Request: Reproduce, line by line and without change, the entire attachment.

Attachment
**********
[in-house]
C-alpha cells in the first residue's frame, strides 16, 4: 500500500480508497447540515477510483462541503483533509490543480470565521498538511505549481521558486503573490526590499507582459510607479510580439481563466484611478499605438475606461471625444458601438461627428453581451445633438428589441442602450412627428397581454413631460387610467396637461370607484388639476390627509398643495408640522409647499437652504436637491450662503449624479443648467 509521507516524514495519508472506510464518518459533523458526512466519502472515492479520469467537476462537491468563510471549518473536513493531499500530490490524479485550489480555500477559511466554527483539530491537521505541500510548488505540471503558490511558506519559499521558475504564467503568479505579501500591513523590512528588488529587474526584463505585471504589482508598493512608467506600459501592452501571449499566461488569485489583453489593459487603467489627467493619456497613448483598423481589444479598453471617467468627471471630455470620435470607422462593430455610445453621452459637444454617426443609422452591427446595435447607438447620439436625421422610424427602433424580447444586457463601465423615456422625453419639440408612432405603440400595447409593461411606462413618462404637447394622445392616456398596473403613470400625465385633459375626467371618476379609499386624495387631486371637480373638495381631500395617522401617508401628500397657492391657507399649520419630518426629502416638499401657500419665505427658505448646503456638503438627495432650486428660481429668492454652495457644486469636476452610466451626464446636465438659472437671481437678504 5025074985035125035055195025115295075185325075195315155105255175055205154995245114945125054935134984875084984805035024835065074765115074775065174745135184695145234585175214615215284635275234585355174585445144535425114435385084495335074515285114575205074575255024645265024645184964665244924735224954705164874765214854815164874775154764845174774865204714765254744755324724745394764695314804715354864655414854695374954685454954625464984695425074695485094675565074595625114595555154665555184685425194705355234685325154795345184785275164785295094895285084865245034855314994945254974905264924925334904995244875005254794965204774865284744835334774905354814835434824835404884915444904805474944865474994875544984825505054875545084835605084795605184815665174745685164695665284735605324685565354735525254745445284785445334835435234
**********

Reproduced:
[in-house]
C-alpha cells in the first residue's frame, strides 16, 4: 500500500480508497447540515477510483462541503483533509490543480470565521498538511505549481521558486503573490526590499507582459510607479510580439481563466484611478499605438475606461471625444458601438461627428453581451445633438428589441442602450412627428397581454413631460387610467396637461370607484388639476390627509398643495408640522409647499437652504436637491450662503449624479443648467 509521507516524514495519508472506510464518518459533523458526512466519502472515492479520469467537476462537491468563510471549518473536513493531499500530490490524479485550489480555500477559511466554527483539530491537521505541500510548488505540471503558490511558506519559499521558475504564467503568479505579501500591513523590512528588488529587474526584463505585471504589482508598493512608467506600459501592452501571449499566461488569485489583453489593459487603467489627467493619456497613448483598423481589444479598453471617467468627471471630455470620435470607422462593430455610445453621452459637444454617426443609422452591427446595435447607438447620439436625421422610424427602433424580447444586457463601465423615456422625453419639440408612432405603440400595447409593461411606462413618462404637447394622445392616456398596473403613470400625465385633459375626467371618476379609499386624495387631486371637480373638495381631500395617522401617508401628500397657492391657507399649520419630518426629502416638499401657500419665505427658505448646503456638503438627495432650486428660481429668492454652495457644486469636476452610466451626464446636465438659472437671481437678504 5025074985035125035055195025115295075185325075195315155105255175055205154995245114945125054935134984875084984805035024835065074765115074775065174745135184695145234585175214615215284635275234585355174585445144535425114435385084495335074515285114575205074575255024645265024645184964665244924735224954705164874765214854815164874775154764845174774865204714765254744755324724745394764695314804715354864655414854695374954685454954625464984695425074695485094675565074595625114595555154665555184685425194705355234685325154795345184785275164785295094895285084865245034855314994945254974905264924925334904995244875005254794965204774865284744835334774905354814835434824835404884915444904805474944865474994875544984825505054875545084835605084795605184815665174745685164695665284735605324685565354735525254745445284785445334835435234